If you need help dealing with a legal matter, but can't afford to appoint a solicitor or barrister, you may be eligible to receive Legal Aid.
Legal Aid can:
- help with costs of legal advice or getting someone to speak or negotiate for you
- provide a solicitor or barrister to represent you in court and some tribunals
- provide someone to help and advise you if you're accused of a crime, for example advice at a police station or someone to represent you in court.
If you have been arrested and held at a police station, a police custody officer will help you to get access to Legal Aid.
Under all other circumstances, you have to apply for Legal Aid and show that you qualify to receive it.
- If you're charged with a crime or have to go to court, a solicitor will check if you qualify for Legal Aid. You will automatically qualify if you are under 16 (or under 18 and still in full-time education), or if you receive certain benefits.
- For civil cases, such as debt, family or housing problems, you will need to check if you're eligible to receive legal aid. You will be asked general questions about the legal problem, and about your financial situation, including any benefits you receive.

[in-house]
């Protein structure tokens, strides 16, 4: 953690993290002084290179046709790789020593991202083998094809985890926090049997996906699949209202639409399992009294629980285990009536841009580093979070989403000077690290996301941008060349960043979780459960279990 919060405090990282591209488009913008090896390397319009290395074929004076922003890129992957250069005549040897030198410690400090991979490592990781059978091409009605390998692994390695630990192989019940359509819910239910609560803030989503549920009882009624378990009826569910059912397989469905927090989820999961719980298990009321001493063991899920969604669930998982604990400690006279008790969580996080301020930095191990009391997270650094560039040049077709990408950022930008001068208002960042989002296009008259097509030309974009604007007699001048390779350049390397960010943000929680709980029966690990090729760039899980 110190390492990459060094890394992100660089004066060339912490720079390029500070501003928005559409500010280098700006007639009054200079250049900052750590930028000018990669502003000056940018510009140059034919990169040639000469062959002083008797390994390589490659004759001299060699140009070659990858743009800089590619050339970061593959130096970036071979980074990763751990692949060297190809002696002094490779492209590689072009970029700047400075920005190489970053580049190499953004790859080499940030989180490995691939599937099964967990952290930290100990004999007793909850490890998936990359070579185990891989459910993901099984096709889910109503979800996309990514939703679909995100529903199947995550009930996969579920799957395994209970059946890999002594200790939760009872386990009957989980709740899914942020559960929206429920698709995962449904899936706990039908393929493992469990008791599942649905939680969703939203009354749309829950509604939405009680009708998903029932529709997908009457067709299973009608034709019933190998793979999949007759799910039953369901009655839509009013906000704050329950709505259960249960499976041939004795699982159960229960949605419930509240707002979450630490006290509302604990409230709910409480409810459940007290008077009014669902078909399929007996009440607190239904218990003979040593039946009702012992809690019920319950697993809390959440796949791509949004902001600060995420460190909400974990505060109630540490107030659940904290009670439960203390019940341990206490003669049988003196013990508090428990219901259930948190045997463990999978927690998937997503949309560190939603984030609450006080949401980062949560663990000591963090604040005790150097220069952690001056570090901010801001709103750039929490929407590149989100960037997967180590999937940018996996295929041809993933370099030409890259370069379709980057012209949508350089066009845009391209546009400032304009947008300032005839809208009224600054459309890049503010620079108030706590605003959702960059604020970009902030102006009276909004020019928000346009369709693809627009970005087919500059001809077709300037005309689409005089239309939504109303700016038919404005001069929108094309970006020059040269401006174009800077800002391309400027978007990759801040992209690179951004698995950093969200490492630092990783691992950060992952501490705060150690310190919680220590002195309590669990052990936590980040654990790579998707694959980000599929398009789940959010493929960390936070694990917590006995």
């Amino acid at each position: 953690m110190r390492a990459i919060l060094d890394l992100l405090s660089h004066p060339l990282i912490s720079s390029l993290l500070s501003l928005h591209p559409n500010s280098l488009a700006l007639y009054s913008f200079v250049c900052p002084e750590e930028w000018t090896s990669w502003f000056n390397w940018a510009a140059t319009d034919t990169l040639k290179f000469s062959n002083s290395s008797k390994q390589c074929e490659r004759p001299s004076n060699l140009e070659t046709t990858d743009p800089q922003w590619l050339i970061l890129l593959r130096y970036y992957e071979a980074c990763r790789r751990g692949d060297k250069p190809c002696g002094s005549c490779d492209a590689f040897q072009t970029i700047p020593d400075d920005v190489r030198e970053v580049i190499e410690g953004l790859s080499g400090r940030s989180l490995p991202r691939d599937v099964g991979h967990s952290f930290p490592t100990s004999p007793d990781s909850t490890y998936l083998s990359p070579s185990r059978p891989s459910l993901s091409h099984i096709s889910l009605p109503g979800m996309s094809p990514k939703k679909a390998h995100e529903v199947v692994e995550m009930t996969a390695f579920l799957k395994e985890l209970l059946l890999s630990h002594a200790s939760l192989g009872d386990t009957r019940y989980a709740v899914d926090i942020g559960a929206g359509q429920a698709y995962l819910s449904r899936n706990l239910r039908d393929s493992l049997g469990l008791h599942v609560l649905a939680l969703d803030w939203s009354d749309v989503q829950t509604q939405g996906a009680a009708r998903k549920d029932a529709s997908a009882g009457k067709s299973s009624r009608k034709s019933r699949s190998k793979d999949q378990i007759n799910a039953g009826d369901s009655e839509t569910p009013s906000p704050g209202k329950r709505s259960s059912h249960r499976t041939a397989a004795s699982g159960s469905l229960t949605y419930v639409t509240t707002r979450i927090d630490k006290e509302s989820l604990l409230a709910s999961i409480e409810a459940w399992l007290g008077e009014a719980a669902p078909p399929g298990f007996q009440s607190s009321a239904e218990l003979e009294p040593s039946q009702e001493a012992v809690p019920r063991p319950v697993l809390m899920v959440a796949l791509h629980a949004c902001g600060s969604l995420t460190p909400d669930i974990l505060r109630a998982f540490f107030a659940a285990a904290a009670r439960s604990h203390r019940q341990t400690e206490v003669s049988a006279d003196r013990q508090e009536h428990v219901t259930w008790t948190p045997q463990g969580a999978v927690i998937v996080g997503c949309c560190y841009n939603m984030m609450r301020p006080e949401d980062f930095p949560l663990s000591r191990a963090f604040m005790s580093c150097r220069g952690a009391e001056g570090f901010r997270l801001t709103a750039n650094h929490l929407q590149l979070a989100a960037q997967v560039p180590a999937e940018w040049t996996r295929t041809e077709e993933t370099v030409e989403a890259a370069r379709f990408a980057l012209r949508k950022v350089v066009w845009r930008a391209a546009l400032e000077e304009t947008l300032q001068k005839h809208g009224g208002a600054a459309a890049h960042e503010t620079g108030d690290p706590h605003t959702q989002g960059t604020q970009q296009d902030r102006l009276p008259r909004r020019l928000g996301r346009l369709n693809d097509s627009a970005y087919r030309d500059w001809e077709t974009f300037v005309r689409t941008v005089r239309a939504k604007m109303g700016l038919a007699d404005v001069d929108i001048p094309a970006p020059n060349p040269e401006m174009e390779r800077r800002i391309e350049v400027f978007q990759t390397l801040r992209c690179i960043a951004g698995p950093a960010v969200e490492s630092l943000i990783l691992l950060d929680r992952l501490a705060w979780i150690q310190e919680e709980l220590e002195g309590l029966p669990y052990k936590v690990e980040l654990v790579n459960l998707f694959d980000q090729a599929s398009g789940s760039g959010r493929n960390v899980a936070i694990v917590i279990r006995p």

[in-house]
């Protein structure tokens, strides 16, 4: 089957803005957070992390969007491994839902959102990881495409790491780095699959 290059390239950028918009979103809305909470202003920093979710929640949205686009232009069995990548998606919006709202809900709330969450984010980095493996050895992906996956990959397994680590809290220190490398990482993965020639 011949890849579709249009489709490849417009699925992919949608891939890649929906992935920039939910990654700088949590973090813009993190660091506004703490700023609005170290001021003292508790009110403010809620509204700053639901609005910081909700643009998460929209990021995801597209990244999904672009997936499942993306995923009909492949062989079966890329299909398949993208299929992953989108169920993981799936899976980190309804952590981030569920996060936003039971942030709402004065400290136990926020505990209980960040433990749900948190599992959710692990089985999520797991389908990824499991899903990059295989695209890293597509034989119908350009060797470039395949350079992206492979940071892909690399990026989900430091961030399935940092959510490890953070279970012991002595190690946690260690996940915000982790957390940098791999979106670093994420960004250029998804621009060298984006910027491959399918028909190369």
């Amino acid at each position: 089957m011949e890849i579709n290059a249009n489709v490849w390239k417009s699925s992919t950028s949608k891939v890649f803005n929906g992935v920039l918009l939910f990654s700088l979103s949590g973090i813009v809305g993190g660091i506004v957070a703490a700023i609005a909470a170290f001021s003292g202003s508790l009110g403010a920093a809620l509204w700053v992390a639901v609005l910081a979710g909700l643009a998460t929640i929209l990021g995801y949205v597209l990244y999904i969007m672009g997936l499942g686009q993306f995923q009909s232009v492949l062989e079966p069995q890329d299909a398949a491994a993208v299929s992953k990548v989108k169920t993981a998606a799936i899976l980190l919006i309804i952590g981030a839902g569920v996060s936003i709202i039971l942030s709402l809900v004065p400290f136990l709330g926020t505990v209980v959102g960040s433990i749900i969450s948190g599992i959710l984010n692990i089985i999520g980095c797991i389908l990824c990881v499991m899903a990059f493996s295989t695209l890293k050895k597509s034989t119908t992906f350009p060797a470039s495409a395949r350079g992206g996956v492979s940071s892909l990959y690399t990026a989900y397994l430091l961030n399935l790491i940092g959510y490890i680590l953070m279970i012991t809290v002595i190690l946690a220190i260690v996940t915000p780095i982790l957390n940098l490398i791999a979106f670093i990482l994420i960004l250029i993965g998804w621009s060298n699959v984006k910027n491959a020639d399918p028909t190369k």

- If you think you're likely to be eligible, you can then formally apply for Legal Aid.
You may also find it useful to look at our page on Obtaining legal advice
If you need help with a legal problem and aren't eligible to apply for Legal Aid, you may be able to get legal advice and help from one of the following orgnanisations:-
You could also consult a solicitor, though you will probably have to pay for this service.
If you would like to receive independent advice on legal issues, benefits, housing, accessing care and support, your rights as a carer,and a range of other issues, then you can contact the WestminsterCAB.